Consider for a moment that this new company would have a market cap double that of another respected conglomerate — Loews (L) — capable of making some very big acquisitions. The new business’s mandate will be to deliver an annual return on invested capital of 10%. It wouldn’t be easy. Berkshire Hathaway has averaged 6.8% annually over the past five years. So perhaps 10% is far too optimistic … but even half that still is better than Yahoo’s current situation.
In the first quarter, YHOO operating income declined 84% to $30.2 million on $1.1 billion in revenue. Diluted earnings were 29 cents per share. Without the gains from Alibaba and Yahoo Japan, its earnings would have been less than 2 cents per share.
Continuing to incur such meager returns will only hurt existing shareholders.
Two Other Available Options
Yahoo does have a couple other ways it could go.
The first is for Yahoo to pay a special dividend from the cash it will receive for the shares it sells in the Alibaba IPO. Gross proceeds could be as high as $23 billion (selling 9.5% stake at $245 billion valuation), which amounts to $22.60 per share given 1.03 billion shares outstanding at the end of Q1 — a whopping 66% yield based on its current share price.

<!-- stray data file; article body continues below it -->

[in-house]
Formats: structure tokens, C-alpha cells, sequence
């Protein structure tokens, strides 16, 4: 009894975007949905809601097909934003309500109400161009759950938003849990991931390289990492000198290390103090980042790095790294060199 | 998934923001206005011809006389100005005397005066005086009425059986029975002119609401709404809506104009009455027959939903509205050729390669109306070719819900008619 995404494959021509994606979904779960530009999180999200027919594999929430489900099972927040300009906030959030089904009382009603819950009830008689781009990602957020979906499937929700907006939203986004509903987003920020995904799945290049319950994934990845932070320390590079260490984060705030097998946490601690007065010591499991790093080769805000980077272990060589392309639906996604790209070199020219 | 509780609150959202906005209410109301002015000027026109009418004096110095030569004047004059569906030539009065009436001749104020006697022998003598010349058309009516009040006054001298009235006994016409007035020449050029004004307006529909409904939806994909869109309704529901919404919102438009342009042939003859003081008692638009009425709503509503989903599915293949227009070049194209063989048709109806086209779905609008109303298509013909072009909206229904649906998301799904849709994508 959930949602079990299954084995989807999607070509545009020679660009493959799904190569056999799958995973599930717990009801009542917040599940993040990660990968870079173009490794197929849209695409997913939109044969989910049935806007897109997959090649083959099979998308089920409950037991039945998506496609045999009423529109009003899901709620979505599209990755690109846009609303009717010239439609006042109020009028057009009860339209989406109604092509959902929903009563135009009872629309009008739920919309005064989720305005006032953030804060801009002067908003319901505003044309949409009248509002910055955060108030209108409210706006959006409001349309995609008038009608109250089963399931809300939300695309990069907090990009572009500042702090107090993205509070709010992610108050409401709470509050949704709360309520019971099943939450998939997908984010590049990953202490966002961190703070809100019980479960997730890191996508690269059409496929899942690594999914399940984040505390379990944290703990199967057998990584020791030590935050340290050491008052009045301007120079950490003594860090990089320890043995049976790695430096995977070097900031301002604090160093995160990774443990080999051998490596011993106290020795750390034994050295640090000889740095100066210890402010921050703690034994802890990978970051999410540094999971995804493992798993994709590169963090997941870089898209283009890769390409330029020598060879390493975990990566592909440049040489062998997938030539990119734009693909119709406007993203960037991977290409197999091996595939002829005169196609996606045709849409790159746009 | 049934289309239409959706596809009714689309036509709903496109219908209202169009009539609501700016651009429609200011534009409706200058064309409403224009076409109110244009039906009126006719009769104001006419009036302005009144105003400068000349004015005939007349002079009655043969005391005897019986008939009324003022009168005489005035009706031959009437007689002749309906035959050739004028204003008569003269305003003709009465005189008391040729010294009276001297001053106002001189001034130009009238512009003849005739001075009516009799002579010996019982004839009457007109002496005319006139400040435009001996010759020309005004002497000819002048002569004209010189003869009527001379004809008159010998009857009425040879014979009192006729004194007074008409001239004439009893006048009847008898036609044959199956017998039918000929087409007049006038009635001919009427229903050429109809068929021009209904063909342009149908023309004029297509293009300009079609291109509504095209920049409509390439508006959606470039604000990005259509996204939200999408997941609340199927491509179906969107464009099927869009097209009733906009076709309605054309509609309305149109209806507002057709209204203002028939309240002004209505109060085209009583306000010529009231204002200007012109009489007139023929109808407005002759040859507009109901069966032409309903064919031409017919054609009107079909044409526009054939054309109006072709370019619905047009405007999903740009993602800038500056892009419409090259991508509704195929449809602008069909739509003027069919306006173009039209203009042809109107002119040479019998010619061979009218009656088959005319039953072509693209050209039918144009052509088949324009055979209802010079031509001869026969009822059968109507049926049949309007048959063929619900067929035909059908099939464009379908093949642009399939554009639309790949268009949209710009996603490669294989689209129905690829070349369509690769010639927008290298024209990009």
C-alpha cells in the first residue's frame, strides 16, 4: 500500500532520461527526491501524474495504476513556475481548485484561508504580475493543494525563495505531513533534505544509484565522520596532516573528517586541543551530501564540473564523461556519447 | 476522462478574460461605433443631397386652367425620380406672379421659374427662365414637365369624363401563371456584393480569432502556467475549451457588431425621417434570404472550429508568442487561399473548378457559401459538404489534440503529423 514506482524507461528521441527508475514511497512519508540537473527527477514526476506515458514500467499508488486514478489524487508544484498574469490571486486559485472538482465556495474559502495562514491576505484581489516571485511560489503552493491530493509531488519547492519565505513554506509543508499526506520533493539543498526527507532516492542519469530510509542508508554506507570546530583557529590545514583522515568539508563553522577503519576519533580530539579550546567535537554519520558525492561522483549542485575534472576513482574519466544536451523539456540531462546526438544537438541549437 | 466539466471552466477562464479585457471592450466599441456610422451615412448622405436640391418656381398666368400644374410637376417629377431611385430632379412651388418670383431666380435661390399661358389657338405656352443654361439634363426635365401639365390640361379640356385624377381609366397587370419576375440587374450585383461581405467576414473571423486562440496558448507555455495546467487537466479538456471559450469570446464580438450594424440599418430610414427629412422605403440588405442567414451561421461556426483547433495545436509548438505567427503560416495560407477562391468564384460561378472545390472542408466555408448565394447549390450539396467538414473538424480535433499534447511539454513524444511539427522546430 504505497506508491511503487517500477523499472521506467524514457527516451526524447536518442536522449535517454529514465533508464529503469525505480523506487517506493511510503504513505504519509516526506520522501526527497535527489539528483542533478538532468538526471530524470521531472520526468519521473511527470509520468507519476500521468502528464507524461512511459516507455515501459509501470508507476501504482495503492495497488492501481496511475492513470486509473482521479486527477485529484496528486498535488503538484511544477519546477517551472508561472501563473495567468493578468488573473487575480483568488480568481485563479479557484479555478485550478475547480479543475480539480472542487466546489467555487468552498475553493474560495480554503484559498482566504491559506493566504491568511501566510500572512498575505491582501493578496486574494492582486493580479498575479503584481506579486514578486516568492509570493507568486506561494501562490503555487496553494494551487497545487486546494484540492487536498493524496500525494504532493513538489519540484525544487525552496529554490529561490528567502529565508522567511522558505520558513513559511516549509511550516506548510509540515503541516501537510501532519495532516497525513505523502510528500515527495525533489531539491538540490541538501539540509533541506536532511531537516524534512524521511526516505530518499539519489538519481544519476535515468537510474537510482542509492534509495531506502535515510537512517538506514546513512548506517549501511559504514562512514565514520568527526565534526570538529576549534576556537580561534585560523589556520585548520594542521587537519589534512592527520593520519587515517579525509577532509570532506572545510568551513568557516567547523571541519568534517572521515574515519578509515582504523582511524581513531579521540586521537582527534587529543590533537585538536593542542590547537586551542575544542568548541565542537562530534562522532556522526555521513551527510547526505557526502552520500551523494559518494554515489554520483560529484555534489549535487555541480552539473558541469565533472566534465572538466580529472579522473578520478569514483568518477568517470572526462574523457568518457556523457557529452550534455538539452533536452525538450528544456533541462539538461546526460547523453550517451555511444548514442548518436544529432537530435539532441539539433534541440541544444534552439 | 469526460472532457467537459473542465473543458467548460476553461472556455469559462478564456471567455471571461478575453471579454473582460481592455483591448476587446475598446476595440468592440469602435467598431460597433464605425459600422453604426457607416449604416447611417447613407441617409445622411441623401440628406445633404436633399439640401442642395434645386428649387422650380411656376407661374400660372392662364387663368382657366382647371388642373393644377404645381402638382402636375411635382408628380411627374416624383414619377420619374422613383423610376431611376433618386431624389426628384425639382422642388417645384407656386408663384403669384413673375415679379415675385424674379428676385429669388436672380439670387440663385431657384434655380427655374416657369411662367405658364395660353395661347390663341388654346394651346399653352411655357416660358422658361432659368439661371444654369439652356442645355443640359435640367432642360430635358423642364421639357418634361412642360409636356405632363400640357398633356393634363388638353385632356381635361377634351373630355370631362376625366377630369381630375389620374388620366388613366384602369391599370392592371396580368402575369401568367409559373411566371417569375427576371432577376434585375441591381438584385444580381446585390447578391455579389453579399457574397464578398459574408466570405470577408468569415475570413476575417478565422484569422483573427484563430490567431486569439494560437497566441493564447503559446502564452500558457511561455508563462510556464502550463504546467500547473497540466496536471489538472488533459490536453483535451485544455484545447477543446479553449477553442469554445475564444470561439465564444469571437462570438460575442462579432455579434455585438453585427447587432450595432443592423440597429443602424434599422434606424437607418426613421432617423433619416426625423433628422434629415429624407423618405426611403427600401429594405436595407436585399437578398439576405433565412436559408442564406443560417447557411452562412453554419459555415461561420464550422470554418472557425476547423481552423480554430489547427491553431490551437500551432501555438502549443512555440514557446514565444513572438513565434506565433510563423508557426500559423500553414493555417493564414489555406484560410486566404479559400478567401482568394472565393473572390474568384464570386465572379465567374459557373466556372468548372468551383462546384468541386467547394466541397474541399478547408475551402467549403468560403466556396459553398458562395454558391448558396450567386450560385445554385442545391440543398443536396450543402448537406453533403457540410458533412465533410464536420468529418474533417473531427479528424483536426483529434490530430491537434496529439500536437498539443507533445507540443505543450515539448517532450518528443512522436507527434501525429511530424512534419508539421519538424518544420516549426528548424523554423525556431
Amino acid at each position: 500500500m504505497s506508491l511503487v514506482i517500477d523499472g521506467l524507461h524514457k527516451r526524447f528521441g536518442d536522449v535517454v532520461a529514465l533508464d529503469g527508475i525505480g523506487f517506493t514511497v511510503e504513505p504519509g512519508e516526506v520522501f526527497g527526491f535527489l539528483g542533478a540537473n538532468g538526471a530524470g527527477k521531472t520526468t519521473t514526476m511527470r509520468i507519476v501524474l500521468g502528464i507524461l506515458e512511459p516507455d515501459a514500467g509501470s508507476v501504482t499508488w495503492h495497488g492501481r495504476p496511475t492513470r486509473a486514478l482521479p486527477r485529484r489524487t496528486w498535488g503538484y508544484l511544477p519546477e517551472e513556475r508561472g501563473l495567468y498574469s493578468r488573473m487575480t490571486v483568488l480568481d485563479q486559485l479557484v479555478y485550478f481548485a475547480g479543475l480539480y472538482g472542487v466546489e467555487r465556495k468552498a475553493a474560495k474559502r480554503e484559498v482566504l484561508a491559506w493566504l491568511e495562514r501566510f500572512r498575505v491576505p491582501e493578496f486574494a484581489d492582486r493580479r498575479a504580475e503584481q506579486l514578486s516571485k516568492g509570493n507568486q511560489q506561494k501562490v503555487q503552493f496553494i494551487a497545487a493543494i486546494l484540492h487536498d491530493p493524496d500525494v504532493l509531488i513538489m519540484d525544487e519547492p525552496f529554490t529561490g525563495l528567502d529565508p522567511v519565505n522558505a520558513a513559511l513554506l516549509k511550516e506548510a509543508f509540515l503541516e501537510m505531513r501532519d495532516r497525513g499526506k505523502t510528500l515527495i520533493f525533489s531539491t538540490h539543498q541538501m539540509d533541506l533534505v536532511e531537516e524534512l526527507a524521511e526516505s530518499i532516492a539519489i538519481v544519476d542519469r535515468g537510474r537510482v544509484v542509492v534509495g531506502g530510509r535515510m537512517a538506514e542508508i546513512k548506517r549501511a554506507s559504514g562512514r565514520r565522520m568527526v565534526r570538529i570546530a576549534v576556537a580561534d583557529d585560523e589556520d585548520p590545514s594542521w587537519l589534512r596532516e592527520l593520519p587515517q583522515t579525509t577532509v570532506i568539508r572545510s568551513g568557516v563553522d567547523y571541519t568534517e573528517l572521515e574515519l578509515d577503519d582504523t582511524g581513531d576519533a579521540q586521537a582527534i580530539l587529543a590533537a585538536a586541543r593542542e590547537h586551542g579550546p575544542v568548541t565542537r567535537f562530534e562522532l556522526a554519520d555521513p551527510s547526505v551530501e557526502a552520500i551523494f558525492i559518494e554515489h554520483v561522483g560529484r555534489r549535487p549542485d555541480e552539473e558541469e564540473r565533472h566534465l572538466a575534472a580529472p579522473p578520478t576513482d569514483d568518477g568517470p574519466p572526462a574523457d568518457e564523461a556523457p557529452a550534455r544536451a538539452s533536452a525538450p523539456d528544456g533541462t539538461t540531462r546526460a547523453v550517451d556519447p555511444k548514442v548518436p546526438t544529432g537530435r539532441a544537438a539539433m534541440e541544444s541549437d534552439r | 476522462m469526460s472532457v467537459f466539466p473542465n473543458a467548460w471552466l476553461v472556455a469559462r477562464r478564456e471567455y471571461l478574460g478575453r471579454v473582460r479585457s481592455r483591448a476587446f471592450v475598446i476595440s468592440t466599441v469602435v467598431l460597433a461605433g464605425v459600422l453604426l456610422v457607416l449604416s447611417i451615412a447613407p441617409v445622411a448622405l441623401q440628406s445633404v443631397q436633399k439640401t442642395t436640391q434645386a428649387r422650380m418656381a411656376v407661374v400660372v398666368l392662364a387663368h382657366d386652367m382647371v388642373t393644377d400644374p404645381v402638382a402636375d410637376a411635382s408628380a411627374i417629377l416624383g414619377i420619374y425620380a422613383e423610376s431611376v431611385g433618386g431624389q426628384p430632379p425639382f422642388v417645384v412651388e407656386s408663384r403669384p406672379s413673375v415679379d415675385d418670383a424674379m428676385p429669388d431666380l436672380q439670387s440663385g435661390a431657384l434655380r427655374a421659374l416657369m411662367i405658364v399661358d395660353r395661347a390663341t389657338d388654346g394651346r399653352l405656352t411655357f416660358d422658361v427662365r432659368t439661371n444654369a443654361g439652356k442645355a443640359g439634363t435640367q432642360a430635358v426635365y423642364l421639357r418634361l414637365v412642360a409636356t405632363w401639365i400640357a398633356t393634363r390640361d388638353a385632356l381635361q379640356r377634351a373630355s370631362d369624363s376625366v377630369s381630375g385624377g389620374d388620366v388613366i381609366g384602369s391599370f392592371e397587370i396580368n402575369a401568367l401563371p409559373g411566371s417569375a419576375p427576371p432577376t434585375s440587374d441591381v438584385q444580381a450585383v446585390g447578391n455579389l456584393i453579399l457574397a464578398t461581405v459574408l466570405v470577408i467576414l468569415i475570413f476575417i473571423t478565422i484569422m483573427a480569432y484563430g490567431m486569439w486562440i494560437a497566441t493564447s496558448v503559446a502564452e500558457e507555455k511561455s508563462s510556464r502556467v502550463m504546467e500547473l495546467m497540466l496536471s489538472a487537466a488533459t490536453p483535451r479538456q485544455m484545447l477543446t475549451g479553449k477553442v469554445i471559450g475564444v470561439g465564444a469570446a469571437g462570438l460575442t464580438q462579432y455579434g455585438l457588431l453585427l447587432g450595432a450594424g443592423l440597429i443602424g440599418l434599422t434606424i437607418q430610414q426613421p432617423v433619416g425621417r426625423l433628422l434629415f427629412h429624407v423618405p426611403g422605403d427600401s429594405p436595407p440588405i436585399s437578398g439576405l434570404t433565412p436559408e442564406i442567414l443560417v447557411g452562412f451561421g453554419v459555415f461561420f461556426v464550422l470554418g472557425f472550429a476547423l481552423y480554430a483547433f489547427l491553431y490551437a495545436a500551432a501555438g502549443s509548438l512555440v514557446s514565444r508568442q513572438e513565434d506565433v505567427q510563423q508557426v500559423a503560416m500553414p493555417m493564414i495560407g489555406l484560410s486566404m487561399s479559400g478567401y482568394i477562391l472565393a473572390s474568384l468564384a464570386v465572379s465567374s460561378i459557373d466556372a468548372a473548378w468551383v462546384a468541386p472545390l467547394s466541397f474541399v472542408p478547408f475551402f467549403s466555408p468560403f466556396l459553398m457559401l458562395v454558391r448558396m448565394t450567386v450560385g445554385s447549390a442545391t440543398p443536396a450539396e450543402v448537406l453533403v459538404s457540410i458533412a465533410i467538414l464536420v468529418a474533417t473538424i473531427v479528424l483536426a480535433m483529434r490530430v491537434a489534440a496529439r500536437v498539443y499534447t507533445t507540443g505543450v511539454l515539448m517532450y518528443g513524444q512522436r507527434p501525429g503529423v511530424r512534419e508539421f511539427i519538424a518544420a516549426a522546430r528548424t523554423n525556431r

You could do that … but YHOO stock likely would crater shortly thereafter as investors take their money and run.
A second option is for Yahoo to buy more businesses that will help it compete in online media. But that’s a losing proposition that will only squander the huge payday Yahoo has generated from Jerry Yang’s brilliant $1 billion investment in Alibaba back in 2005.
Forget about trying to run with Google (GOOG) and all the other big dogs out there; simply make better investments in companies that other people run.
Just like Berkshire Hathaway does so successfully.
No, the best option (in my opinion) is to create a new company that would hold the remaining shares not sold in the Alibaba IPO. With an optimistic $245 billion valuation, those shares would equal the market cap of Yahoo, so it wouldn’t be unreasonable to issue new shares on a 1-for-1 basis. Yahoo would then turn around and lend the new company $23 billion or whatever amount it receives from the Alibaba IPO.
The move would provide a decent amount of income to Yahoo while it seeks to find a buyer for both its Yahoo Japan stake and its core operations. The risk is Jeff Reeves and others are right about its core operations having no value. The reward is exactly the opposite.
And what’s in it for Marissa Mayer?
Assuming she pulls it off, she’ll get credit for finding a buyer for the part of the business nobody thought was worth anything. Second, and even more important, she’ll be able to run the Berkshire Hathaway of the tech world. These two achievements would cement her status as an icon in the tech sector while successfully extricating Yahoo from an impossible position.
Not quite Houdini — but close.
As of this writing, Will Ashworth did not hold a position in any of the aforementioned securities.